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Transformation and Administration—1920–1950

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Abstract

1920 to 1950 was the period when European colonialism in Africa peaked in terms of economic and political strength. Fairly coherent administrative systems were established and the colonial authorities increasingly intervened in the local economies to extract revenues. Nevertheless, Hillbom and Green show that despite increased intervention, the colonial authorities’ ability to govern the African societies was limited. They became gate-keeping states, i.e. states that because they lacked the means to govern African production instead opted for extracting revenues from taxing trade. This was also a period when spatial and economic inequality within the indigenous population increased and it was primarily the educated and/or commercialised African elites who gained from colonial policies.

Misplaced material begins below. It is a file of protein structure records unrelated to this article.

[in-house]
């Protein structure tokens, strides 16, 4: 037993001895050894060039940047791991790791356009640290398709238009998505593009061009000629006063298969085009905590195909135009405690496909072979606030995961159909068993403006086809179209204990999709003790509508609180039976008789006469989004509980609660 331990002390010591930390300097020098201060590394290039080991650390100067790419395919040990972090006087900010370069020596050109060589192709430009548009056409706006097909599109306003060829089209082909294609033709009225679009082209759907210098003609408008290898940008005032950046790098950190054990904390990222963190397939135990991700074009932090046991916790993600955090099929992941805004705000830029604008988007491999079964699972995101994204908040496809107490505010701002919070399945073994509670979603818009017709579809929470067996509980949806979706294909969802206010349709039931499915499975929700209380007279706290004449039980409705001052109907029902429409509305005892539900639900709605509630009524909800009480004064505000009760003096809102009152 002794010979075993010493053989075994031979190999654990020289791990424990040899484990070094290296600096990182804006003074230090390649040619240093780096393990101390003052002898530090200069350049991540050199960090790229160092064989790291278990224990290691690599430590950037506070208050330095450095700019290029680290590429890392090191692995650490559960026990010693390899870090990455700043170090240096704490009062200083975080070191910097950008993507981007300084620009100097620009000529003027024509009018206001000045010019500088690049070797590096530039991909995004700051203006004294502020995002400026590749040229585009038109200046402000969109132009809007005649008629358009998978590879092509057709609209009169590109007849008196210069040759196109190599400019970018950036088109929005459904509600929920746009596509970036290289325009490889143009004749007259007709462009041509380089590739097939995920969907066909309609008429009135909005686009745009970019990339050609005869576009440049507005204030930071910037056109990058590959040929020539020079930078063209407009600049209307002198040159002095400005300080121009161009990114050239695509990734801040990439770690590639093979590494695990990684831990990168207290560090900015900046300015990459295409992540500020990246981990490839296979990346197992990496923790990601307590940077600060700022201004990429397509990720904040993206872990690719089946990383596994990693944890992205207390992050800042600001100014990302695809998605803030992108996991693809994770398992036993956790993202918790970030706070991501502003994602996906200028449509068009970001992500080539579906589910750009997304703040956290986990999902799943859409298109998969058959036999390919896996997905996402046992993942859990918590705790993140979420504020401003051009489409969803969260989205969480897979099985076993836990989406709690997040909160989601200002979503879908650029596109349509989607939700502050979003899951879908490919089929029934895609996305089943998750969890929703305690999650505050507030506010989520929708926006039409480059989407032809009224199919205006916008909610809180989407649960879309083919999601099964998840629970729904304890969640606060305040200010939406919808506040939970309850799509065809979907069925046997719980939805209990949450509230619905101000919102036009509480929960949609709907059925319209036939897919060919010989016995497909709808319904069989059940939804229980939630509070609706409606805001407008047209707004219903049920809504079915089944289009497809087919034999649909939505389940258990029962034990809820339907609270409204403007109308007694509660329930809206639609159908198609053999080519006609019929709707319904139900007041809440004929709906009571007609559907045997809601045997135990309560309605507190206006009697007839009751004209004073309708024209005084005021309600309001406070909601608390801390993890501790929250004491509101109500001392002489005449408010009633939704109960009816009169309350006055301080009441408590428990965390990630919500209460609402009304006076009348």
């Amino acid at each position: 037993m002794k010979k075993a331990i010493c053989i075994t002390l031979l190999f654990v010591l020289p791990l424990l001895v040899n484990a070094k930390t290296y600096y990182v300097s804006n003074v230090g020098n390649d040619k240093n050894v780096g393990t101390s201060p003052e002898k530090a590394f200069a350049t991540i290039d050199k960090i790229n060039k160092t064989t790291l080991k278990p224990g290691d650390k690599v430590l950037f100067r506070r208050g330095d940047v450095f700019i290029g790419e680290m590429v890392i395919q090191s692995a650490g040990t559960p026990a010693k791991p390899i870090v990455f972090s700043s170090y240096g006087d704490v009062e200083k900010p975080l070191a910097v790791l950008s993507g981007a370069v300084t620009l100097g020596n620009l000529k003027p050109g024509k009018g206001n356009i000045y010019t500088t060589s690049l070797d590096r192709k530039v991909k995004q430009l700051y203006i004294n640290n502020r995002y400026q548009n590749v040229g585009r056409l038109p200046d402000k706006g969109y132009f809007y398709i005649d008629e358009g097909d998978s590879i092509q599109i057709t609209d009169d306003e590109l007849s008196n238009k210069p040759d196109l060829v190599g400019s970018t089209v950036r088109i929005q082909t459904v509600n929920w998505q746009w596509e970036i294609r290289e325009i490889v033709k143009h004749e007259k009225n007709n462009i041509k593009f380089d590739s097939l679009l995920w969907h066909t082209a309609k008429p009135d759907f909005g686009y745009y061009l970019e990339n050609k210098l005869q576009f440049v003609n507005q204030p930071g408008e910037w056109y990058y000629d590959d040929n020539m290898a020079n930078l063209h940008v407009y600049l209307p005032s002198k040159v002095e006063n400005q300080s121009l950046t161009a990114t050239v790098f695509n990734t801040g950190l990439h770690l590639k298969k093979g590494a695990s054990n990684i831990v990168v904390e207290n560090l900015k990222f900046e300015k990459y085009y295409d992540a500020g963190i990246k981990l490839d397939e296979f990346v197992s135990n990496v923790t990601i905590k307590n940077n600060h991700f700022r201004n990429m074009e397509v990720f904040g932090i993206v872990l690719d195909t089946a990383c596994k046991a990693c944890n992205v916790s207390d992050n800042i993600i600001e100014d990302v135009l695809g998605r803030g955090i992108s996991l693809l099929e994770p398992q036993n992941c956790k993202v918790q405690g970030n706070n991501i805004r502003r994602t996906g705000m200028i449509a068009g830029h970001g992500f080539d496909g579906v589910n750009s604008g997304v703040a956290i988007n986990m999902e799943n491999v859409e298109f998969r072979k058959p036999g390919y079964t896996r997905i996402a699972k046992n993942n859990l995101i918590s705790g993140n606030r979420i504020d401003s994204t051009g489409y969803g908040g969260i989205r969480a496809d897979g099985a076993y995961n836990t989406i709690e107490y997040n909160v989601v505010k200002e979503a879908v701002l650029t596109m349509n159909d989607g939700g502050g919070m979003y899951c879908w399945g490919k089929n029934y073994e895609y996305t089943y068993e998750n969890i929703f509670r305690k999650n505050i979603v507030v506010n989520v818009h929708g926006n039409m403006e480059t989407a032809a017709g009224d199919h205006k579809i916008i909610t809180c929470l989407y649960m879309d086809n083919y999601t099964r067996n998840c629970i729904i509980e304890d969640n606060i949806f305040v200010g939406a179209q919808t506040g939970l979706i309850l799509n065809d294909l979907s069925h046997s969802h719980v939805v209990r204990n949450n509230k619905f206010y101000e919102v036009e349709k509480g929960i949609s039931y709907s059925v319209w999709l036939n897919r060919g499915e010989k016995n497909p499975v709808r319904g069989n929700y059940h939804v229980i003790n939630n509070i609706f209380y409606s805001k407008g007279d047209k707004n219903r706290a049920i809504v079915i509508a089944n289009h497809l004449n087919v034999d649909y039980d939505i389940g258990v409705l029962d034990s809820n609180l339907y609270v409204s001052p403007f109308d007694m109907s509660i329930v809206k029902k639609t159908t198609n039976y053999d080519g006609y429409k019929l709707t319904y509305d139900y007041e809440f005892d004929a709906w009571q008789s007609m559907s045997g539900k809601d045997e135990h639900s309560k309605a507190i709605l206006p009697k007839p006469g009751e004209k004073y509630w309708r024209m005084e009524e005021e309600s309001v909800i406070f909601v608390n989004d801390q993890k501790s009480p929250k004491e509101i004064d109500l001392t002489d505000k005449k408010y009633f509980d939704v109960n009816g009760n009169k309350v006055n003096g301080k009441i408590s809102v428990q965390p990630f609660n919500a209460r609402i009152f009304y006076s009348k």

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Photo 5.1

(Source Private collection of Niklas Hillbom)

Photo 5.2
Map 5.1

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Correspondence to Ellen Hillbom .

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Hillbom, E., Green, E. (2019). Transformation and Administration—1920–1950. In: An Economic History of Development in sub-Saharan Africa . Palgrave Studies in Economic History. Palgrave Macmillan, Cham. https://doi.org/10.1007/978-3-030-14008-3_5

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  • DOI: https://doi.org/10.1007/978-3-030-14008-3_5

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  • Publisher Name: Palgrave Macmillan, Cham

  • Print ISBN: 978-3-030-14007-6

  • Online ISBN: 978-3-030-14008-3

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